How to Lose Weight Without Losing Your Mind

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The process of losing weight can make the best of us want to stick up that white flag and stuff our faces with cake.

I know because I’ve been there (and I’ve also had my fair share of cake bingeing).

But after years of making it through some of the lowest moments of struggling with my weight and then, getting to a place where I feel comfortable in my own skin, I also know that making those changes happen doesn’t have to be a frustrating, hair-pulling experience.

Here’s what I did to put put the white flag down, and finally, start losing my excess weight without gaining it all back.

STRATEGY 1: Stop Weighing Yourself Daily

I know this one may sound counter-intuitive, but hear me out.

Here’s the deal with the scale: Relying on it as a progress indicator can literally drive you to tears and panic if you watch those numbers like a hawk daily.

What I’d like you to do instead is to pick one piece of clothing that you cannot presently fit into, but want to wear with confidence and comfort, and use that as a means to gauge your progress. Pick something that’s made from stiff fabric (like cotton or heavyweight denim) and doesn’t stretch.

This way, you don’t have to waste time being a slave to the number on your scale and as a result, will have more energy to focus on eating healthily and exercising with purpose to get to your goal.

I’m not saying that weighing yourself is bad for you (it’s not)–seeing those numbers shift downwards significantly can be a huge motivator, but it’s not going to happen overnight.

STRATEGY 2: Know Why You Want to Lose Weight

Here’s one question I’d like you to answer before you move on: Why do you want to lose weight?

Consider these two different answers to the same question:

Sarah: “I want to lose 30 pounds because my friends say I should.”

Jason: “I want to lose 30 pounds because I’d like to be able to play with my kids without losing my breath and having to sit down just 5 minutes in.”

If you’ve guessed that Jason will be more likely to reach his goal, high five. Jason’s goal is stronger than Sarah’s because it’s tied to a reason that’s bigger than what he weighs and how he looks.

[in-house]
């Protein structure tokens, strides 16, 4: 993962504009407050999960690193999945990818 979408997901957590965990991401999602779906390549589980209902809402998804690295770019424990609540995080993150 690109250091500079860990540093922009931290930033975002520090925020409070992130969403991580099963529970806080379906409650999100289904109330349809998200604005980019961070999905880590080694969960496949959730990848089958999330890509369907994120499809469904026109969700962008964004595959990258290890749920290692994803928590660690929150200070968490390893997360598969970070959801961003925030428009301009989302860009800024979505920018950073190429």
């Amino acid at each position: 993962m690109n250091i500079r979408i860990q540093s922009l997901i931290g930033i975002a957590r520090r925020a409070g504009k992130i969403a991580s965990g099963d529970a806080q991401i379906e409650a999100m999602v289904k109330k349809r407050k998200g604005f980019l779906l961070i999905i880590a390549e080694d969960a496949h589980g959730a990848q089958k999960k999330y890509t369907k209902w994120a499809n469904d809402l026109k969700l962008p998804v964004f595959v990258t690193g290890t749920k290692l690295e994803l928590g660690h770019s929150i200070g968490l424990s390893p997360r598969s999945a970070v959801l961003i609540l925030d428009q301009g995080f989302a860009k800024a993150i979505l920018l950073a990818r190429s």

It’s tied to his relationship with his kids. This makes it so much more powerful and meaningful than wanting to lose weight because his friends think he should (also, what his friends want have nothing to do with what he really wants).

Your turn: What’s a weight-loss goal that will drive you forward instead of dragging you down?

STRATEGY 3: Let Go of Your Obsession With Clean Eating And Calorie Counting

The problem with trying to eat clean 100% of the time is that it isn’t just unrealistic; it’s also unhealthy.

And, counting your calories while you’re out to dinner with friends and family is…well, I don’t want you to be that person. Plus, over time, it can become a tedious, tiring chore.

What’s worked for me is this: Listening to my body. I listen to what my gut is telling me (there’s a reason why your gut is called your body’s second brain) before, during and after a meal.

By doing this, I’m able to eat whatever I want without:

o having to look at a calorie counter,

o weighing my food, and

o feeling guilty about my food choices.

Even at times when I’ve had a little too much to eat (it happens, we’re all human), I instinctively know how to get back to a state of balance the next meal, the next day or the next week.

If you’d like to get started on your journey of mindful eating for weight loss, my free, Lose 4 Pounds in 4 Weeks Without Going On A Diet email course can help.

STRATEGY 4: Eat Mostly Whole, Fresh Foods

When it comes to heavily-processed foods like donuts, cupcakes, French fries, pizza and ice-cream, the verdict is, without a doubt, in: The more of the stuff you eat, the more of it you crave for.

There’s nothing wrong with you, and there a way to break your overeating habit: By replacing the foods that trigger the addictive pathways in your brain, with ones that don’t. This means eating mostly whole, unprocessed foods like leafy greens, beans, whole grains, poultry, meat and seafood.

I’m not saying that you have to banish the sweets and pastries from your life forever (I don’t plan to stop eating cupcakes and croissants any time soon)–just eat less of them, don’t keep them in places where it’s easy to go overboard (like say, your home).

STRATEGY 5: Love You

As cliched as it sounds, this is the ONE thing that got me to stop eating to numb my emotions and start eating to nourish my body.

I realized that by choosing to use and abuse food (and in the process, loading a lot of stress on my body), I was also reinforcing my unhealthy, destructive eating habits, and the stronger they got, the worse I felt.

So what did I do? I started taking one healthy, nurturing step at a time, literally. I was so unfit that all I could do was walk. I fixed how I ate, one meal at a time–reducing my addictive food portions by a several spoonful from week to week and substituting them with foods that did my body good. I learned how to be kinder to myself. I took more time out for me so I could replace emotional eating with action-taking, and grow in mind instead of body.

I knew I was going slow, but that was OK. I wanted my new habits to stick, and they did.

This article originally appeared on michelelian.com

Photo credit: pixolga

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